‘transformer’ at john curtin art gallery

the jb hertz statue - temporarily transformed

the jb hertz statue – temporarily transformed

pvi at invisible genres

this new exhibition takes over the entirety of john curtin gallery and features some kick-ass contemporary artists from the netherlands, south africa, indonesia and australia, situating them alongside major pieces by william kentridge, julie dowling, balinese master, dewa mokoh and dutch video artist wendelien van oldenborgh.

“instead of viewing history of the past, invisible genres is kind of reframing history as a means of reimagining the present”
– curator john mateer

the exhibition foregrounds the 400th anniversary of the dutch landing on the coast western australia, and draws together the works of several generations of wa artists who are repositioning traditional attitudes towards the dutch invented genres of ‘portrait’, ‘landscape’, ‘still life’ and ‘the everyday.’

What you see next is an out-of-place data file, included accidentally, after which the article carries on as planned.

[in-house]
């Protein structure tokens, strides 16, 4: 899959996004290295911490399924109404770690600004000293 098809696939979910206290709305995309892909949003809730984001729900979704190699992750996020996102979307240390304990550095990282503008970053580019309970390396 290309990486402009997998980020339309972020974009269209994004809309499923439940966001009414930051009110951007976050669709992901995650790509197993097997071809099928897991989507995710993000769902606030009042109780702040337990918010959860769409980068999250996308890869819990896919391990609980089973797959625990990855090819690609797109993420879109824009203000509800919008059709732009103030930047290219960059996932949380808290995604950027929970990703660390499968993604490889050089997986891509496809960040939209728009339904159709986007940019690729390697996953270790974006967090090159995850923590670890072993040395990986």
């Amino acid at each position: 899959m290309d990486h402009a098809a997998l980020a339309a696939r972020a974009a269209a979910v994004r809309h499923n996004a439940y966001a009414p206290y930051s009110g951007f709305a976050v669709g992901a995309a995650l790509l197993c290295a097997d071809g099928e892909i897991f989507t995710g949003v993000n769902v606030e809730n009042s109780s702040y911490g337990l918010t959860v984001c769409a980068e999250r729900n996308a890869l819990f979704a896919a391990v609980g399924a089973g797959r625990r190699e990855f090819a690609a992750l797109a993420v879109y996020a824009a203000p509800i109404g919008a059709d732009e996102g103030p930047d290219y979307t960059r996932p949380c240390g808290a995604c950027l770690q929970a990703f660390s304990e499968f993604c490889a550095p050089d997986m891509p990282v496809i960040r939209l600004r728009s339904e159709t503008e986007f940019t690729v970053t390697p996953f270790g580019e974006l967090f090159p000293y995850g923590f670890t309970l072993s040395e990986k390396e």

transformer was a four hour one-on-one board game devised by pvi and played on mass by students of the university of the free state and members of the public on the lawns of hertzog square in bloemfontein, south africa in july 2016.

under the austere gaze of the jb hertzog statue, [one of the architects of the apartheid movement], players were invited to roll the dice and seek out ways in which they could immediately transform theirs and others perceptions of their surroundings. from fishing with crystals to purify the local ponds, to occupying the lawns for a nap and hacking each others’ happiness endorphins through scent, transformer responds to ‘the everyday’ as an opportunity to playfully intervene in a public space whilst asking some serious questions about who is in power here.

to find out more about the project as it appeared at the vrystaat kunstefees in bloemfontein, south africa: click here. 

transformer was made possible by the Programme for Innovation in Artform Development, an initiative developed by the Vrystaat Arts Festival in partnership with the University of the Free State and is generously funded by the Andrew W. Mellon Foundation.

click here for the invisible genres exhibition website.

a playing card from ‘transformer’

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